Most people accept a certain level of debt as a condition of living in a society which seems to run on credit. However, debts can easily begin to slide beyond your control and you may have concerns about how much you owe and your ability to manage the repayments. If you do find yourself in serious debt, it’s important not to bury your head in the sand or things will only get worse. It can be difficult to know where to start when facing up to debt problems so our Debt Handbook talks you through how to work out what you owe and what you can afford to pay back.
Different types of debt have different consequences if you don’t keep up with payments. If you find yourself struggling to meet all your commitments it may be hard to know where to turn and which payments you should prioritise. This guide details what can happen if you do not pay certain ‘priority’ debts so you can work out which debts you need to meet first.
Although it can feel like there is no way out of debt problems, this is not the case. There are lots of different options for dealing with debt depending on your individual circumstances. This section talks you through the different alternatives so you can begin to see what might be right for you.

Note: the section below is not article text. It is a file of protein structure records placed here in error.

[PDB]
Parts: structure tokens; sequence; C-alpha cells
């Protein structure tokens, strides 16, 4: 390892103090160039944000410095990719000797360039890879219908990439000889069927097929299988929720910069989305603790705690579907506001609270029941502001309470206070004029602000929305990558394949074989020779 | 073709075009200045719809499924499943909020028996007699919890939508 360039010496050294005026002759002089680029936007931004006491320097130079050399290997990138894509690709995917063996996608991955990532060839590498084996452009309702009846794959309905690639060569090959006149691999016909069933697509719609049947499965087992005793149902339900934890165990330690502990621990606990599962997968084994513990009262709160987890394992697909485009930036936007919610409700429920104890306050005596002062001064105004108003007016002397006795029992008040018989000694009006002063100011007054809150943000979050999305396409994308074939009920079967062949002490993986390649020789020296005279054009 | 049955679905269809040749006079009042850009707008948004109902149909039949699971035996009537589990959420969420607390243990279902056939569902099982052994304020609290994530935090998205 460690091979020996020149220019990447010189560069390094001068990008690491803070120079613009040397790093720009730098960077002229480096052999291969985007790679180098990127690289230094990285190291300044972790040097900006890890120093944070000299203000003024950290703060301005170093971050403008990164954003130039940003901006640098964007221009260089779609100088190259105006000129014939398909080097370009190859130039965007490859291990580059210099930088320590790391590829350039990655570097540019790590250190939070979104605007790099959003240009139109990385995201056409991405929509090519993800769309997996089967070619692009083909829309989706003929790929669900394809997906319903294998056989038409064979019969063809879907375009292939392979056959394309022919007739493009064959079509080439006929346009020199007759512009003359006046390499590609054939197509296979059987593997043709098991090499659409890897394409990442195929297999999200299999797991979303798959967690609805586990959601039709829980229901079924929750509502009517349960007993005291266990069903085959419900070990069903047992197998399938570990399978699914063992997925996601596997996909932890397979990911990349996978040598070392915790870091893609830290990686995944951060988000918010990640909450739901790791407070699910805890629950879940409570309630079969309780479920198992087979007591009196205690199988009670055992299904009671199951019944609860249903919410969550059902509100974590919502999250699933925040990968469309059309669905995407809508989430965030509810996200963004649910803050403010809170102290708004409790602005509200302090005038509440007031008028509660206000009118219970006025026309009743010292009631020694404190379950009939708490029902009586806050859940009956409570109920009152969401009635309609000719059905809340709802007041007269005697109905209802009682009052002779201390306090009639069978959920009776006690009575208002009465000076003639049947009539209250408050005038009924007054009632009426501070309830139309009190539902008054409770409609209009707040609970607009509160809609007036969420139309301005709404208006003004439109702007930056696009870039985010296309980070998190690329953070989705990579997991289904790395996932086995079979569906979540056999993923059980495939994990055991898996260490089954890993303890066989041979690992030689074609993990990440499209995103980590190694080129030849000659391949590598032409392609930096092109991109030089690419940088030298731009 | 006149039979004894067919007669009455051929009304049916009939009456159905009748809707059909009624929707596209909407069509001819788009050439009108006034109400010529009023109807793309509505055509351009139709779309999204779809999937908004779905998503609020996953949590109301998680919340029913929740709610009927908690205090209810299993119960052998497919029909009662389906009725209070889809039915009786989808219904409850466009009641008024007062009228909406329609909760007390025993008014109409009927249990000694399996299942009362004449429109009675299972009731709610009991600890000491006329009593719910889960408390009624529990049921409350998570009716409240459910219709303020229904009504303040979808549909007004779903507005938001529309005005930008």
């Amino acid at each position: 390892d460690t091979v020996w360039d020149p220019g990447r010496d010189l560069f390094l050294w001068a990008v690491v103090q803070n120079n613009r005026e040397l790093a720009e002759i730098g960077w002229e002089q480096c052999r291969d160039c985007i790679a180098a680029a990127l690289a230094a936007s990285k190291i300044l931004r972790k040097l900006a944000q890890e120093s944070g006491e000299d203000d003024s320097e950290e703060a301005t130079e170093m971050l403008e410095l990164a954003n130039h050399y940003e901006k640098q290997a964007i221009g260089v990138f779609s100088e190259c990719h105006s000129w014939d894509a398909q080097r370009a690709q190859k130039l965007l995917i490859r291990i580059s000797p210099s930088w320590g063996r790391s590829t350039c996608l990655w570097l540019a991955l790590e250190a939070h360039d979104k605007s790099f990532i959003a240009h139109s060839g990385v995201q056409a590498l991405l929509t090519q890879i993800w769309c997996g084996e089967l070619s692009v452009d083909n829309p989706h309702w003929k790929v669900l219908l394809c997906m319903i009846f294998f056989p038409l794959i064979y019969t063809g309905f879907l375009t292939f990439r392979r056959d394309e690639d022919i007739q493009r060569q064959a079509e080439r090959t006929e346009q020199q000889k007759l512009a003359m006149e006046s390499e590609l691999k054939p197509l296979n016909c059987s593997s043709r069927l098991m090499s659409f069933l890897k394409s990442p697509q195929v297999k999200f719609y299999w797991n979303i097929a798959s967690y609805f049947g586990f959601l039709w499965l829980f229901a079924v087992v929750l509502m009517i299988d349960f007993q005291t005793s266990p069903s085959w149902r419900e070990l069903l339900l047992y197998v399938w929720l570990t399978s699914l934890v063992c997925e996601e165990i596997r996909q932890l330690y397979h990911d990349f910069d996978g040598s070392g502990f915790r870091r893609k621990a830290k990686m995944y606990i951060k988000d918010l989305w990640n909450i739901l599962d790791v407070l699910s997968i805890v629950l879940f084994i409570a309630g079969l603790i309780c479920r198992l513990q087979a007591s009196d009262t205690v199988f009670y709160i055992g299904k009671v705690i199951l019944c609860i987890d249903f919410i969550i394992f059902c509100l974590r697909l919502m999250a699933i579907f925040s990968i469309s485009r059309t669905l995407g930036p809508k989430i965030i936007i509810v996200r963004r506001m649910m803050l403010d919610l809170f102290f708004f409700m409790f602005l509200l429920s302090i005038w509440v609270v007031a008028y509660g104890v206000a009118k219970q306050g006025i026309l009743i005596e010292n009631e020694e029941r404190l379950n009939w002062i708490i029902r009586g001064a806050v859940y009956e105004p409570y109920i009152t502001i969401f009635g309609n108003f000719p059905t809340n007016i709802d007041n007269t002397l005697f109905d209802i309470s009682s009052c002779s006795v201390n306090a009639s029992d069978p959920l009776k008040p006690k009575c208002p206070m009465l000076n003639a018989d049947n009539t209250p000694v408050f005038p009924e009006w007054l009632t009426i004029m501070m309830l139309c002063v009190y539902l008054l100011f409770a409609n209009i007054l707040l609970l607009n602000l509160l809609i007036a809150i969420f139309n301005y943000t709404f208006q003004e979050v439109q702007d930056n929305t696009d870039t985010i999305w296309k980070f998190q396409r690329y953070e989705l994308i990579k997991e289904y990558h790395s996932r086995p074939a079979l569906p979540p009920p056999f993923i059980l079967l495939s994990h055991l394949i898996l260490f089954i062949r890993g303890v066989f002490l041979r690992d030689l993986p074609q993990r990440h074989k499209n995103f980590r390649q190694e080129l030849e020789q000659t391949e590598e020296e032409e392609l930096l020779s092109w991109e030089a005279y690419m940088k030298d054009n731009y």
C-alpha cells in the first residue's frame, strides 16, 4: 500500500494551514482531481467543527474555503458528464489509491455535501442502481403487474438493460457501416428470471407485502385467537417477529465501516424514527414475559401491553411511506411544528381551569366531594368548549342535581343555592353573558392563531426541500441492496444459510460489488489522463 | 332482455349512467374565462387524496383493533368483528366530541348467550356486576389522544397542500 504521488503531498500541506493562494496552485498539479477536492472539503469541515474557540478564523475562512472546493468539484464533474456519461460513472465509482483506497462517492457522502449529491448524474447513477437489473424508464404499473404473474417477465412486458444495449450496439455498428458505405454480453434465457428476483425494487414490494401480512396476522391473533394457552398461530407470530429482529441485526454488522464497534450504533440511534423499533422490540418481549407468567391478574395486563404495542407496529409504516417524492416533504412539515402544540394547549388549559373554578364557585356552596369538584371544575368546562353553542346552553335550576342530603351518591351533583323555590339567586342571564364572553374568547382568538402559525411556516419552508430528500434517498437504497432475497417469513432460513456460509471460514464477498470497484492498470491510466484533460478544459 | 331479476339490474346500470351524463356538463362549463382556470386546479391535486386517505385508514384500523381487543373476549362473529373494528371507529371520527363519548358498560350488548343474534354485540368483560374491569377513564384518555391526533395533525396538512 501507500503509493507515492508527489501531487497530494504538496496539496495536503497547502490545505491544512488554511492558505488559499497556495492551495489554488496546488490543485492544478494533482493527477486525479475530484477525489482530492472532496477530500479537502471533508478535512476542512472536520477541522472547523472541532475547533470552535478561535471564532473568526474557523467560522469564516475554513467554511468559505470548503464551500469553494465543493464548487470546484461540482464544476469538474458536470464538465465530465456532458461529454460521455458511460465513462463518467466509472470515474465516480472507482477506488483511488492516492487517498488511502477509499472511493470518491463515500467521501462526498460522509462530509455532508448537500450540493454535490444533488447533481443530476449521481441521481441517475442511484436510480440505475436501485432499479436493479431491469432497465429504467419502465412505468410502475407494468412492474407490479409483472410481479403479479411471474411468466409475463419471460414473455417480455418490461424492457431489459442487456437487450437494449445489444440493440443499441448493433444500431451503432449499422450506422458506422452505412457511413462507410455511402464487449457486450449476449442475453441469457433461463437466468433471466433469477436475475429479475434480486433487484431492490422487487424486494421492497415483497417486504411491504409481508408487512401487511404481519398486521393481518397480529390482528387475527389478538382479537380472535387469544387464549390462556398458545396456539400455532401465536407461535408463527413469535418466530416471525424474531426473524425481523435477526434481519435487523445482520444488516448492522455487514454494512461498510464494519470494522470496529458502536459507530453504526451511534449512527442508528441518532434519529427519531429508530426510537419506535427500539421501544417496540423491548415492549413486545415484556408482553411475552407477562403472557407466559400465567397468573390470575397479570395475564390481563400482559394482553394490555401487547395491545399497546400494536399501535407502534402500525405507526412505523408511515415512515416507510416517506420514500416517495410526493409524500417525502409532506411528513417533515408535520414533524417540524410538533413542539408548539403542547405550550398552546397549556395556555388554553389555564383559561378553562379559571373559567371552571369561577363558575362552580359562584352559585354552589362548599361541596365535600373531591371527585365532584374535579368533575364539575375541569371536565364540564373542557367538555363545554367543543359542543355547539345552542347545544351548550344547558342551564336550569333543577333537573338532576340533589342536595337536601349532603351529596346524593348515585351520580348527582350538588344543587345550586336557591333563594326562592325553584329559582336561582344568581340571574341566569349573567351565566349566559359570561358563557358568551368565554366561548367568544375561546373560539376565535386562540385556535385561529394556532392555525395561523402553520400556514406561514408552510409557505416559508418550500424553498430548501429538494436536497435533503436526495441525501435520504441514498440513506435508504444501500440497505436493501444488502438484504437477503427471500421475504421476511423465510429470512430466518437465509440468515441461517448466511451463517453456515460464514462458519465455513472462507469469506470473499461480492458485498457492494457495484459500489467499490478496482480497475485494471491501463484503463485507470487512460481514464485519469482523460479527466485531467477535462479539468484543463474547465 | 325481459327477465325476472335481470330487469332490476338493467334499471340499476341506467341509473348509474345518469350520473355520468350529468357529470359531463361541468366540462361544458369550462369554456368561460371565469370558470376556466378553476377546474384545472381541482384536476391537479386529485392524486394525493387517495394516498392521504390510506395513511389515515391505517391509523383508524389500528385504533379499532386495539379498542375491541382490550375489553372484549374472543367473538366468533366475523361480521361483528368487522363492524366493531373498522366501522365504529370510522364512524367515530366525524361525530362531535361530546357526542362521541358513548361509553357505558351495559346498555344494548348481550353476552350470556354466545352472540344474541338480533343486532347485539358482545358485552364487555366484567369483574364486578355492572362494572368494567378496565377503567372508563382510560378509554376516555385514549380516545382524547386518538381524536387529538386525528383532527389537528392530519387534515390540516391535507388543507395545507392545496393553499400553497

Sometimes when you find yourself in debt it can seem like there is nowhere to turn and you feel as if you’re on your own. This section provides details of different organisations who can offer free help and advice, whether face-to-face, over the phone or in person.
If you’ve not been able to get the help and support you need through conventional channels (such as claiming welfare benefits) and are struggling financially, particularly if you owe money for energy bills, you might want to look into applying for help from a charity or trust fund. This section contains all the information you need on what help there is available and how to go about getting it.
Feeling under pressure due to money worries can be extremely stressful and have a really negative effect on your mental wellbeing. It’s important that you take time to look after yourself, and these tips can not only help you remain fit and well, but some could even help out with your bank balance too!
Loan sharks are dangerous and what they are doing is illegal. Often they prey on the most vulnerable in society, using intimidation and violence to extort money. This section gives information on how to spot a loan shark and what to do if you think you’ve borrowed money from an illegal lender.
If you have recently been visited by bailiffs, or been threatened with a visit in the near future, you’ll probably have lots of questions and concerns about what is going to happen and what you should do. This section tries to answer some of the most common queries and directs you to where you can go to complain about the way the bailiffs have behaved.
If you need legal assistance, for instance if you are being taken to court over unpaid debts, this section explains what help is available. You might be eligible for free help through legal aid if you can’t afford to pay for assistance, and this section also explains how you can represent yourself if you choose.